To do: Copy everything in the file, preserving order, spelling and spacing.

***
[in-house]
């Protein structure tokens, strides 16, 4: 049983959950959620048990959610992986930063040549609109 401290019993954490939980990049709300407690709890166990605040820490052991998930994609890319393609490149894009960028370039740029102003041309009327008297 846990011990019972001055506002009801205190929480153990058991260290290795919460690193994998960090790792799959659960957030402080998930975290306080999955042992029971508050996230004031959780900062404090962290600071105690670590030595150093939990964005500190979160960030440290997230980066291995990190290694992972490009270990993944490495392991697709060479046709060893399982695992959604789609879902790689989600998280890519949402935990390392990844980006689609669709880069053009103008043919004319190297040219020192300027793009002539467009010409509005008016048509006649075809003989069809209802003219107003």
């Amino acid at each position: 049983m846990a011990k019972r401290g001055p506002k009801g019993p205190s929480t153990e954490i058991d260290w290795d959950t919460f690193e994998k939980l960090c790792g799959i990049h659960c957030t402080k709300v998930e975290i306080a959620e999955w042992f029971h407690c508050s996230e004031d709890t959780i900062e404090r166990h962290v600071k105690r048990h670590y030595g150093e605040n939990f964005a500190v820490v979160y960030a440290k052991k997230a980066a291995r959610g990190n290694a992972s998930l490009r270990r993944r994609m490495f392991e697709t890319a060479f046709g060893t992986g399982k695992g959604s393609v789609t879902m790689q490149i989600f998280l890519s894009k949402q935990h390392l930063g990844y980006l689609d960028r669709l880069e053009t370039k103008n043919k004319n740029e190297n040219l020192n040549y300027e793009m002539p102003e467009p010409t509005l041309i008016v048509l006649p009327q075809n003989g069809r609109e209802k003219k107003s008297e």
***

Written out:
[in-house]
């Protein structure tokens, strides 16, 4: 049983959950959620048990959610992986930063040549609109 401290019993954490939980990049709300407690709890166990605040820490052991998930994609890319393609490149894009960028370039740029102003041309009327008297 846990011990019972001055506002009801205190929480153990058991260290290795919460690193994998960090790792799959659960957030402080998930975290306080999955042992029971508050996230004031959780900062404090962290600071105690670590030595150093939990964005500190979160960030440290997230980066291995990190290694992972490009270990993944490495392991697709060479046709060893399982695992959604789609879902790689989600998280890519949402935990390392990844980006689609669709880069053009103008043919004319190297040219020192300027793009002539467009010409509005008016048509006649075809003989069809209802003219107003």
């Amino acid at each position: 049983m846990a011990k019972r401290g001055p506002k009801g019993p205190s929480t153990e954490i058991d260290w290795d959950t919460f690193e994998k939980l960090c790792g799959i990049h659960c957030t402080k709300v998930e975290i306080a959620e999955w042992f029971h407690c508050s996230e004031d709890t959780i900062e404090r166990h962290v600071k105690r048990h670590y030595g150093e605040n939990f964005a500190v820490v979160y960030a440290k052991k997230a980066a291995r959610g990190n290694a992972s998930l490009r270990r993944r994609m490495f392991e697709t890319a060479f046709g060893t992986g399982k695992g959604s393609v789609t879902m790689q490149i989600f998280l890519s894009k949402q935990h390392l930063g990844y980006l689609d960028r669709l880069e053009t370039k103008n043919k004319n740029e190297n040219l020192n040549y300027e793009m002539p102003e467009p010409t509005l041309i008016v048509l006649p009327q075809n003989g069809r609109e209802k003219k107003s008297e």